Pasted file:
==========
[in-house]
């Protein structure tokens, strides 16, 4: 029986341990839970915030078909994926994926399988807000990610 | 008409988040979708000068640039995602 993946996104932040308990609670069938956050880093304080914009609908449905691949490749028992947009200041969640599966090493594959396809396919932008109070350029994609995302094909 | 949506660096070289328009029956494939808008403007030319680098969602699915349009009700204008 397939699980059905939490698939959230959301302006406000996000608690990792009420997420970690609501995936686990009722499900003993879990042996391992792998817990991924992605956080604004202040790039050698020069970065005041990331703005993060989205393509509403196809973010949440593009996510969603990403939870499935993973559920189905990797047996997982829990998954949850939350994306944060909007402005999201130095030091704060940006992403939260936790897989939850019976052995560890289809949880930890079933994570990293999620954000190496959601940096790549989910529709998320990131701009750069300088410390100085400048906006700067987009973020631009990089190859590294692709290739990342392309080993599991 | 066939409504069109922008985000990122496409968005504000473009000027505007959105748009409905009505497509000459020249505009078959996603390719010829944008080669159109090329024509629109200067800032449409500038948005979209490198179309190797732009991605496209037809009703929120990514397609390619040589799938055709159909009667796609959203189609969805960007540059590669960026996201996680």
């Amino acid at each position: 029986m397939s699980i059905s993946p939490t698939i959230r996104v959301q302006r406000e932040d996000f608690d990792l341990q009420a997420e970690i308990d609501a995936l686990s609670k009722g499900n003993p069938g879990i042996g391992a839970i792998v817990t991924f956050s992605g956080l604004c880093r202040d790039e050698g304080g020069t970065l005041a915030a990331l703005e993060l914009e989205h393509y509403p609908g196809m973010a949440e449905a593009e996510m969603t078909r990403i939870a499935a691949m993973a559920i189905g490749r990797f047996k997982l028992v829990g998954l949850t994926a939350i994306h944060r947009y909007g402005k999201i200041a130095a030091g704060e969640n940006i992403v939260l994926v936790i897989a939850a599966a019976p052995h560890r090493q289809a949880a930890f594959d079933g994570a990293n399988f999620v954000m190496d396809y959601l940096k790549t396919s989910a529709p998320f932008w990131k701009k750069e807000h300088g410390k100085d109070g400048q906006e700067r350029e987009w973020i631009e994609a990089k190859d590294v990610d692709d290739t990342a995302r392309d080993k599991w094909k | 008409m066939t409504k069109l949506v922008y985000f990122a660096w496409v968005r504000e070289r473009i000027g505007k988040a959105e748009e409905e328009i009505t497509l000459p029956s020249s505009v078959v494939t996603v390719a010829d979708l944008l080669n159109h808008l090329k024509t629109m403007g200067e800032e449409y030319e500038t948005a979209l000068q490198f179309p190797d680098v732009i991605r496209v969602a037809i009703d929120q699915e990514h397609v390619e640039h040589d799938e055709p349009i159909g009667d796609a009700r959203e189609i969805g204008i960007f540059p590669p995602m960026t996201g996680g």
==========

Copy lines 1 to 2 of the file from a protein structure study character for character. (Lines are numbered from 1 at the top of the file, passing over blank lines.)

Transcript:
[in-house]
């Protein structure tokens, strides 16, 4: 029986341990839970915030078909994926994926399988807000990610 | 008409988040979708000068640039995602 993946996104932040308990609670069938956050880093304080914009609908449905691949490749028992947009200041969640599966090493594959396809396919932008109070350029994609995302094909 | 949506660096070289328009029956494939808008403007030319680098969602699915349009009700204008 397939699980059905939490698939959230959301302006406000996000608690990792009420997420970690609501995936686990009722499900003993879990042996391992792998817990991924992605956080604004202040790039050698020069970065005041990331703005993060989205393509509403196809973010949440593009996510969603990403939870499935993973559920189905990797047996997982829990998954949850939350994306944060909007402005999201130095030091704060940006992403939260936790897989939850019976052995560890289809949880930890079933994570990293999620954000190496959601940096790549989910529709998320990131701009750069300088410390100085400048906006700067987009973020631009990089190859590294692709290739990342392309080993599991 | 066939409504069109922008985000990122496409968005504000473009000027505007959105748009409905009505497509000459020249505009078959996603390719010829944008080669159109090329024509629109200067800032449409500038948005979209490198179309190797732009991605496209037809009703929120990514397609390619040589799938055709159909009667796609959203189609969805960007540059590669960026996201996680």